“For a quantity of semen soaked into the weave of the sofa fabric or the underlying foam, as long as the enzyme activity is not lost through washing, abrasion due to use of the sofa or heat generated by someone sitting on the sofa, then it is possible that semen could remain detectable for nine months,” she wrote.
“Gardaí could have found out if it was washed or how much it was used,” suggested Mr Delaney. “The bottom line here is that it’s entirely possible that semen could be detected nine months later.”
Mr Delaney also argued that a corroboration of evidence warning should have been given to the jury by the trial judge before their deliberations began.
At the Court of Appeal, Maurice Coffey SC, responded on behalf of the DPP.
Mr Coffey said that the applicable test had not been met by the appellant, in that the "absence of the missing evidence deprived the accused of a realistic opportunity of an obviously useful line of defence".
In a written judgement dismissing the appeal, Ms Justice Úna Ní Raifeartaigh said the "gardaí did not fail in their duty to investigate; and the test of a real risk of an unfair trial by reason of a failure to investigate something which might have been an obvious line of defence has not been satisfied".
"Even if forensic tests had been carried out when the complaint was made to the gardaí eight months later and detected neither semen nor blood, the absence of evidence of blood or semen was not sufficiently probative to have deprived the appellant of a “real possibility of an obviously useful line of defence”, the closing off of which would have created a real risk of an unfair trial," said Ms Justice Ní Raifeartaigh.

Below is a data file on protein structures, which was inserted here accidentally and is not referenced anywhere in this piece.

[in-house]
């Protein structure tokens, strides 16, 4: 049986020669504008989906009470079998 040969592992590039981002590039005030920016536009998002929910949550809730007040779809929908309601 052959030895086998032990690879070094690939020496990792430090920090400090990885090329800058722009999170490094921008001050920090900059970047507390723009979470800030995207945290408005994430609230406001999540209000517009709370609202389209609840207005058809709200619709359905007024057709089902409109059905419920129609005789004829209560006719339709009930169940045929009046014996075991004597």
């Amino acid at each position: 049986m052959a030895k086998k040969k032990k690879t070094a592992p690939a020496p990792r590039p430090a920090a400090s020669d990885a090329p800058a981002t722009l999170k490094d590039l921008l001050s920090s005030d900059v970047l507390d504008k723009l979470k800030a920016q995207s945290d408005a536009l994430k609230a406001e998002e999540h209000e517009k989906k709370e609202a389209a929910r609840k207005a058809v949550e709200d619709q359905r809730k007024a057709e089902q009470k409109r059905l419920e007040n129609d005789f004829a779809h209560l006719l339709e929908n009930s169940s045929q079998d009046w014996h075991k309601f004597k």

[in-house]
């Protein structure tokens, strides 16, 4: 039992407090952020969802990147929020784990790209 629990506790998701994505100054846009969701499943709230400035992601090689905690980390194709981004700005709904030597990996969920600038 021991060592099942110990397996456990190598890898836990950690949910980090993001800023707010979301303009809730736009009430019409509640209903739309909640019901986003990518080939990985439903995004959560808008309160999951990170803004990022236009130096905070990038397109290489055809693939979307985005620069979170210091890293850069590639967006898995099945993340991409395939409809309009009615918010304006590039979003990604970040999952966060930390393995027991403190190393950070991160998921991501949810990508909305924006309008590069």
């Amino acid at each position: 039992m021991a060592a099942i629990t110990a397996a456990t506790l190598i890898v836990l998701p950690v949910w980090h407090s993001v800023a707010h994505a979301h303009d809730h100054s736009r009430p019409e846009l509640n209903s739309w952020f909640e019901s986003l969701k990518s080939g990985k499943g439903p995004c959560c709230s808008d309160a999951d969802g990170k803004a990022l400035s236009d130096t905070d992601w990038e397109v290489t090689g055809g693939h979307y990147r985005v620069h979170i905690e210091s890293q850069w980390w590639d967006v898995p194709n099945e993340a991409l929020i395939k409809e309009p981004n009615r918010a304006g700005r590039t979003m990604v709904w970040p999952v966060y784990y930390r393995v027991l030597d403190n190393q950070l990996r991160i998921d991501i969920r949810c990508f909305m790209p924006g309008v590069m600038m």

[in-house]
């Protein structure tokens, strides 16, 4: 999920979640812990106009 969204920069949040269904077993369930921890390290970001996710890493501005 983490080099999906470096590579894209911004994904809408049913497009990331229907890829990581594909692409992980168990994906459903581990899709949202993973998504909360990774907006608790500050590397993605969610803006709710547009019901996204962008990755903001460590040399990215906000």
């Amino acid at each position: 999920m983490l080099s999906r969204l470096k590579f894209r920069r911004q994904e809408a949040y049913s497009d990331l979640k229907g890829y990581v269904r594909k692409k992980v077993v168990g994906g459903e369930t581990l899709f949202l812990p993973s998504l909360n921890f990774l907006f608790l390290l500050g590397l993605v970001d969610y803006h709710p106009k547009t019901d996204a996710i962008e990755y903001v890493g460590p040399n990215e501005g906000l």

"There are simply too many hypotheticals or ‘ifs’ for the court to find that the relevant legal threshold has been met. It could at most be described as a speculative or hopeful line of inquiry.
"This does not involve the reversal of the burden of proof or an attack on the presumption of innocence. There is a legal threshold for establishing that the absence of some investigation or piece of evidence requires the appellate court to intervene, and we find that the threshold has not been met in this case," the judge said.
Ms Justice Ní Raifeartaigh said the absence of a corroboration warning to the jury was entirely a matter for the discretion of the trial judge. She said that "it is a judgement call for the trial judge to make and in our view, the judgment call that she made was not clearly wrong or outside the range of her discretion".
"The trial judge carefully considered all of the evidence before deciding not to give a corroboration warning.
"Taking all of the evidence into account, she [the trial judge] considered that the case did not reach the threshold for requiring a warning and we consider that her reasoning, based as it was on the totality of the evidence in the case, was impeccable in this regard," said Ms Justice Ní Raifeartaigh.
She said that "in all of the circumstances, we propose to dismiss the appeal and uphold the conviction". A hearing in relation to a sentence appeal by O'Mara will be held in due course.